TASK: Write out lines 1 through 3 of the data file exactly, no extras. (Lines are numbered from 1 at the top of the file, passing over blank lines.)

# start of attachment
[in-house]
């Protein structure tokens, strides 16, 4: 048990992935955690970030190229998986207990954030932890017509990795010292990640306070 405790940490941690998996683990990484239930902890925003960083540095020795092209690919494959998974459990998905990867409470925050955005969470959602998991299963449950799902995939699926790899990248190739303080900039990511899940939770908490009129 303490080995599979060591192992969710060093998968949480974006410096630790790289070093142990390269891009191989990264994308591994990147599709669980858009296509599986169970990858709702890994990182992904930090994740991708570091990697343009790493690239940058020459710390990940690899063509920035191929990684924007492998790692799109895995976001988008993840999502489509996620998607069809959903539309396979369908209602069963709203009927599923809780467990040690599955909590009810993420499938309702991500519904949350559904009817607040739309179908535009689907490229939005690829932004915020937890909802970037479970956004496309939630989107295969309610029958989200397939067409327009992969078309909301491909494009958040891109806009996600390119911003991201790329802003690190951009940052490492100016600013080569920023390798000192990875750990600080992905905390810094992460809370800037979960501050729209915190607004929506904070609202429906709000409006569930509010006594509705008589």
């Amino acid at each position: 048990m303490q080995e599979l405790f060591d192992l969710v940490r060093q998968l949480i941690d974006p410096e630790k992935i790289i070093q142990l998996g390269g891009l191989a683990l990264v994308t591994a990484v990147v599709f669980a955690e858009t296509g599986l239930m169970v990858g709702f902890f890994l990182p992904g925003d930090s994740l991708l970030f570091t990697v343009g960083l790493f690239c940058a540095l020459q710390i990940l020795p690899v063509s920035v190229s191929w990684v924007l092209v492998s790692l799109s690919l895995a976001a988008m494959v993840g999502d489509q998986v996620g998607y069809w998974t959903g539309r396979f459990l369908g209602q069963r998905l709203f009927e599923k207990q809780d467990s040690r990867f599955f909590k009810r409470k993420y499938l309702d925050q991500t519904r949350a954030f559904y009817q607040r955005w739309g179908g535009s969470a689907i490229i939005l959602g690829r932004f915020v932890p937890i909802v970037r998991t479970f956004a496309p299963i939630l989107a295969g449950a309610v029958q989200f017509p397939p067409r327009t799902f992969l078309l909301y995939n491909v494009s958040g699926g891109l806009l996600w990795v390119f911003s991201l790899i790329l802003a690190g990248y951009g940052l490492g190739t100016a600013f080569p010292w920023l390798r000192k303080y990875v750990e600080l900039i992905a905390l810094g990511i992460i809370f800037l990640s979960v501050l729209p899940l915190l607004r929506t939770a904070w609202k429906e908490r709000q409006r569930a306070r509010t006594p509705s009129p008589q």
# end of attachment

[in-house]
């Protein structure tokens, strides 16, 4: 048990992935955690970030190229998986207990954030932890017509990795010292990640306070 405790940490941690998996683990990484239930902890925003960083540095020795092209690919494959998974459990998905990867409470925050955005969470959602998991299963449950799902995939699926790899990248190739303080900039990511899940939770908490009129 303490080995599979060591192992969710060093998968949480974006410096630790790289070093142990390269891009191989990264994308591994990147599709669980858009296509599986169970990858709702890994990182992904930090994740991708570091990697343009790493690239940058020459710390990940690899063509920035191929990684924007492998790692799109895995976001988008993840999502489509996620998607069809959903539309396979369908209602069963709203009927599923809780467990040690599955909590009810993420499938309702991500519904949350559904009817607040739309179908535009689907490229939005690829932004915020937890909802970037479970956004496309939630989107295969309610029958989200397939067409327009992969078309909301491909494009958040891109806009996600390119911003991201790329802003690190951009940052490492100016600013080569920023390798000192990875750990600080992905905390810094992460809370800037979960501050729209915190607004929506904070609202429906709000409006569930509010006594509705008589």
């Amino acid at each position: 048990m303490q080995e599979l405790f060591d192992l969710v940490r060093q998968l949480i941690d974006p410096e630790k992935i790289i070093q142990l998996g390269g891009l191989a683990l990264v994308t591994a990484v990147v599709f669980a955690e858009t296509g599986l239930m169970v990858g709702f902890f890994l990182p992904g925003d930090s994740l991708l970030f570091t990697v343009g960083l790493f690239c940058a540095l020459q710390i990940l020795p690899v063509s920035v190229s191929w990684v924007l092209v492998s790692l799109s690919l895995a976001a988008m494959v993840g999502d489509q998986v996620g998607y069809w998974t959903g539309r396979f459990l369908g209602q069963r998905l709203f009927e599923k207990q809780d467990s040690r990867f599955f909590k009810r409470k993420y499938l309702d925050q991500t519904r949350a954030f559904y009817q607040r955005w739309g179908g535009s969470a689907i490229i939005l959602g690829r932004f915020v932890p937890i909802v970037r998991t479970f956004a496309p299963i939630l989107a295969g449950a309610v029958q989200f017509p397939p067409r327009t799902f992969l078309l909301y995939n491909v494009s958040g699926g891109l806009l996600w990795v390119f911003s991201l790899i790329l802003a690190g990248y951009g940052l490492g190739t100016a600013f080569p010292w920023l390798r000192k303080y990875v750990e600080l900039i992905a905390l810094g990511i992460i809370f800037l990640s979960v501050l729209p899940l915190l607004r929506t939770a904070w609202k429906e908490r709000q409006r569930a306070r509010t006594p509705s009129p008589q």